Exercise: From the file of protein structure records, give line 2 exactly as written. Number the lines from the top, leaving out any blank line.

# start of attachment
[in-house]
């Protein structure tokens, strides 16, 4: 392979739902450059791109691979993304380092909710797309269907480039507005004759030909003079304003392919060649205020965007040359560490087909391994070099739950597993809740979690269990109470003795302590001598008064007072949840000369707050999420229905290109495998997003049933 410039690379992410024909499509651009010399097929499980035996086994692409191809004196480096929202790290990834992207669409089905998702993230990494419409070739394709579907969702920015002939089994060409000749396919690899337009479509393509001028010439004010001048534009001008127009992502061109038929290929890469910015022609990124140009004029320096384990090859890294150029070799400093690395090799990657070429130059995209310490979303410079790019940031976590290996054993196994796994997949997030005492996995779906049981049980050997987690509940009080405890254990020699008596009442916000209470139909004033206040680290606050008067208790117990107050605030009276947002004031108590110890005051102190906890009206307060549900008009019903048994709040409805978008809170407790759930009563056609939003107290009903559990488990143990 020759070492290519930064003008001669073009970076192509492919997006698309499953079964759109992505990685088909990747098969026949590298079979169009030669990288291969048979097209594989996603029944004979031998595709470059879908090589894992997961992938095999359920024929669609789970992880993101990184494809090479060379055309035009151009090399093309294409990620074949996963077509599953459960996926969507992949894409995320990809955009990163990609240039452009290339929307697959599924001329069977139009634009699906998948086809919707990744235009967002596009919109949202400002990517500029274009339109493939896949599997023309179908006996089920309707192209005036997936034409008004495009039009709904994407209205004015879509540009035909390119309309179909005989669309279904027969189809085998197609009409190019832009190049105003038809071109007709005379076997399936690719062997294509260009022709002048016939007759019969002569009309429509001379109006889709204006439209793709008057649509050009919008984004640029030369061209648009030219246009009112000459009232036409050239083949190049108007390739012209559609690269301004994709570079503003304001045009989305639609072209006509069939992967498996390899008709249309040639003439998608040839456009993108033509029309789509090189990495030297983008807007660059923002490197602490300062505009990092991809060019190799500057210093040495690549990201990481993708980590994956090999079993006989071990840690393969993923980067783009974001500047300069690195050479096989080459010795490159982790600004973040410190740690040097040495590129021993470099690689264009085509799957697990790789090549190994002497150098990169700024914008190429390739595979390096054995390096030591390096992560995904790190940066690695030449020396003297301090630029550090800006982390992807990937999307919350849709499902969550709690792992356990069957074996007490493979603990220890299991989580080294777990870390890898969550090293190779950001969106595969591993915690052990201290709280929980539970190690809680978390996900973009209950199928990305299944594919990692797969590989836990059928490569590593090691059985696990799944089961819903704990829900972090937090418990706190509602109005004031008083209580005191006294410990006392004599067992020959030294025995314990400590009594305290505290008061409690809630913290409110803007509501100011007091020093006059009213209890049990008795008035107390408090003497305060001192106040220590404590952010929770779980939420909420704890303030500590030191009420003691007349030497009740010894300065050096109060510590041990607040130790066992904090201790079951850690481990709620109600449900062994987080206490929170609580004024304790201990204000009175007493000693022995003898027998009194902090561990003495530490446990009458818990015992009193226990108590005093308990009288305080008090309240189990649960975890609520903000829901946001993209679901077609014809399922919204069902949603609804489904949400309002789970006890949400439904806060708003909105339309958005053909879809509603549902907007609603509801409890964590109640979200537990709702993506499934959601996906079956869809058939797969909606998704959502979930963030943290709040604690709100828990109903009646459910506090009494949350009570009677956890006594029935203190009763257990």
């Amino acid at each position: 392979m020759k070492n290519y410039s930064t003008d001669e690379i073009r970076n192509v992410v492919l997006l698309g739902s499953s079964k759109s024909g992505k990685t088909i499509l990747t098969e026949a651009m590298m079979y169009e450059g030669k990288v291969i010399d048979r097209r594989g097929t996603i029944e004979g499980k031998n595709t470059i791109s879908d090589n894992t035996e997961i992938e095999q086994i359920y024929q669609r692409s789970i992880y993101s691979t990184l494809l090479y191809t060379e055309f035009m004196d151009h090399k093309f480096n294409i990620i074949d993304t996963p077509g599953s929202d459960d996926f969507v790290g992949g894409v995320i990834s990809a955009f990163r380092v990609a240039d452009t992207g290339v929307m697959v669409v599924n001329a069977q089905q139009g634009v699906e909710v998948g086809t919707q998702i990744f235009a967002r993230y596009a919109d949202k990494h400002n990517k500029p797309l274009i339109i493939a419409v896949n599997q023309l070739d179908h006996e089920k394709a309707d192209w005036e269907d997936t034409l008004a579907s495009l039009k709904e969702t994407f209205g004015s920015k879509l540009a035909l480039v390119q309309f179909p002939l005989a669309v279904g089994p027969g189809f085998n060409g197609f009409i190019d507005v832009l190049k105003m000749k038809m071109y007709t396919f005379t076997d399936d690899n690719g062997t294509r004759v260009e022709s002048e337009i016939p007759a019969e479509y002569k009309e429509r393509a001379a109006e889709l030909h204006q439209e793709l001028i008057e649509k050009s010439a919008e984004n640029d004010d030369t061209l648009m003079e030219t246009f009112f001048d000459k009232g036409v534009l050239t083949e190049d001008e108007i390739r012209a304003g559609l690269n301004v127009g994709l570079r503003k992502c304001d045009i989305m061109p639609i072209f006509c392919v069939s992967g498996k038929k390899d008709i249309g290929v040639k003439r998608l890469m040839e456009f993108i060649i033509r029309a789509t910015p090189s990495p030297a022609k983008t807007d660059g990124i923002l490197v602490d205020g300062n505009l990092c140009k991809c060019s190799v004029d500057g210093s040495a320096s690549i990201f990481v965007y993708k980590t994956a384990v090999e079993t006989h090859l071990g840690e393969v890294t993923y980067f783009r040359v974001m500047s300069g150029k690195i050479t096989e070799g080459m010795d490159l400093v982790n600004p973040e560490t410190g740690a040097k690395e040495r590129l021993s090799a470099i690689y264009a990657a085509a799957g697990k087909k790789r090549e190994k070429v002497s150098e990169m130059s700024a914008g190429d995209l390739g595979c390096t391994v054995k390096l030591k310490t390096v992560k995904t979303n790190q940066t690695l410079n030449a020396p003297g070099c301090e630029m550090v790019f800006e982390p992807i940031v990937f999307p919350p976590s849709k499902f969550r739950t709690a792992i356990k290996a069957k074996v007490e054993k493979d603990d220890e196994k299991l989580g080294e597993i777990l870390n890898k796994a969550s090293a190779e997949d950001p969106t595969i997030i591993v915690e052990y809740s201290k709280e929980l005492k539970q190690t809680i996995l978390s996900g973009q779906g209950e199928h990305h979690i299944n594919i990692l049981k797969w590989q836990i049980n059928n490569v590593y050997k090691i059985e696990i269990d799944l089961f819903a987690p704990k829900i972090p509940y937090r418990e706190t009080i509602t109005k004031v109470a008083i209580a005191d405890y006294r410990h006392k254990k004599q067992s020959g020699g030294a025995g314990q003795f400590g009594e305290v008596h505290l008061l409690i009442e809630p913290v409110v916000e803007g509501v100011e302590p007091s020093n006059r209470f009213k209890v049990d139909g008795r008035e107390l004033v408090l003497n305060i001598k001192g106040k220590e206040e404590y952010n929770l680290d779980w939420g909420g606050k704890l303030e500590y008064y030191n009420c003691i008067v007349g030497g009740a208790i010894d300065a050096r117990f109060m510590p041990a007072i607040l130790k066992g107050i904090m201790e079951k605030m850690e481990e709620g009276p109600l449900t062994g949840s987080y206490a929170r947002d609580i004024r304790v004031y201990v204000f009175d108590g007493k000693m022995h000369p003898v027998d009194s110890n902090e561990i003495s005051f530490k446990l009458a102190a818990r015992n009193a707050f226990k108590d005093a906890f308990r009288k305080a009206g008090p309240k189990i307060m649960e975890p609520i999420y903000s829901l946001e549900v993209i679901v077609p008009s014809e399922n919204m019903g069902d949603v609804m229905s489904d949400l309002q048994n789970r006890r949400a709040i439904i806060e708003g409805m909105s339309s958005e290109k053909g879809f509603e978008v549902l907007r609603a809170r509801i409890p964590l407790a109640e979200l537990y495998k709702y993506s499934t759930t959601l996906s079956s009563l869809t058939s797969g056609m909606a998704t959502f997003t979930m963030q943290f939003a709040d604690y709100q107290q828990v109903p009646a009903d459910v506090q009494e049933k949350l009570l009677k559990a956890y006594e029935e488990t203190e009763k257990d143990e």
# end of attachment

């Protein structure tokens, strides 16, 4: 392979739902450059791109691979993304380092909710797309269907480039507005004759030909003079304003392919060649205020965007040359560490087909391994070099739950597993809740979690269990109470003795302590001598008064007072949840000369707050999420229905290109495998997003049933 410039690379992410024909499509651009010399097929499980035996086994692409191809004196480096929202790290990834992207669409089905998702993230990494419409070739394709579907969702920015002939089994060409000749396919690899337009479509393509001028010439004010001048534009001008127009992502061109038929290929890469910015022609990124140009004029320096384990090859890294150029070799400093690395090799990657070429130059995209310490979303410079790019940031976590290996054993196994796994997949997030005492996995779906049981049980050997987690509940009080405890254990020699008596009442916000209470139909004033206040680290606050008067208790117990107050605030009276947002004031108590110890005051102190906890009206307060549900008009019903048994709040409805978008809170407790759930009563056609939003107290009903559990488990143990 020759070492290519930064003008001669073009970076192509492919997006698309499953079964759109992505990685088909990747098969026949590298079979169009030669990288291969048979097209594989996603029944004979031998595709470059879908090589894992997961992938095999359920024929669609789970992880993101990184494809090479060379055309035009151009090399093309294409990620074949996963077509599953459960996926969507992949894409995320990809955009990163990609240039452009290339929307697959599924001329069977139009634009699906998948086809919707990744235009967002596009919109949202400002990517500029274009339109493939896949599997023309179908006996089920309707192209005036997936034409008004495009039009709904994407209205004015879509540009035909390119309309179909005989669309279904027969189809085998197609009409190019832009190049105003038809071109007709005379076997399936690719062997294509260009022709002048016939007759019969002569009309429509001379109006889709204006439209793709008057649509050009919008984004640029030369061209648009030219246009009112000459009232036409050239083949190049108007390739012209559609690269301004994709570079503003304001045009989305639609072209006509069939992967498996390899008709249309040639003439998608040839456009993108033509029309789509090189990495030297983008807007660059923002490197602490300062505009990092991809060019190799500057210093040495690549990201990481993708980590994956090999079993006989071990840690393969993923980067783009974001500047300069690195050479096989080459010795490159982790600004973040410190740690040097040495590129021993470099690689264009085509799957697990790789090549190994002497150098990169700024914008190429390739595979390096054995390096030591390096992560995904790190940066690695030449020396003297301090630029550090800006982390992807990937999307919350849709499902969550709690792992356990069957074996007490493979603990220890299991989580080294777990870390890898969550090293190779950001969106595969591993915690052990201290709280929980539970190690809680978390996900973009209950199928990305299944594919990692797969590989836990059928490569590593090691059985696990799944089961819903704990829900972090937090418990706190509602109005004031008083209580005191006294410990006392004599067992020959030294025995314990400590009594305290505290008061409690809630913290409110803007509501100011007091020093006059009213209890049990008795008035107390408090003497305060001192106040220590404590952010929770779980939420909420704890303030500590030191009420003691007349030497009740010894300065050096109060510590041990607040130790066992904090201790079951850690481990709620109600449900062994987080206490929170609580004024304790201990204000009175007493000693022995003898027998009194902090561990003495530490446990009458818990015992009193226990108590005093308990009288305080008090309240189990649960975890609520903000829901946001993209679901077609014809399922919204069902949603609804489904949400309002789970006890949400439904806060708003909105339309958005053909879809509603549902907007609603509801409890964590109640979200537990709702993506499934959601996906079956869809058939797969909606998704959502979930963030943290709040604690709100828990109903009646459910506090009494949350009570009677956890006594029935203190009763257990």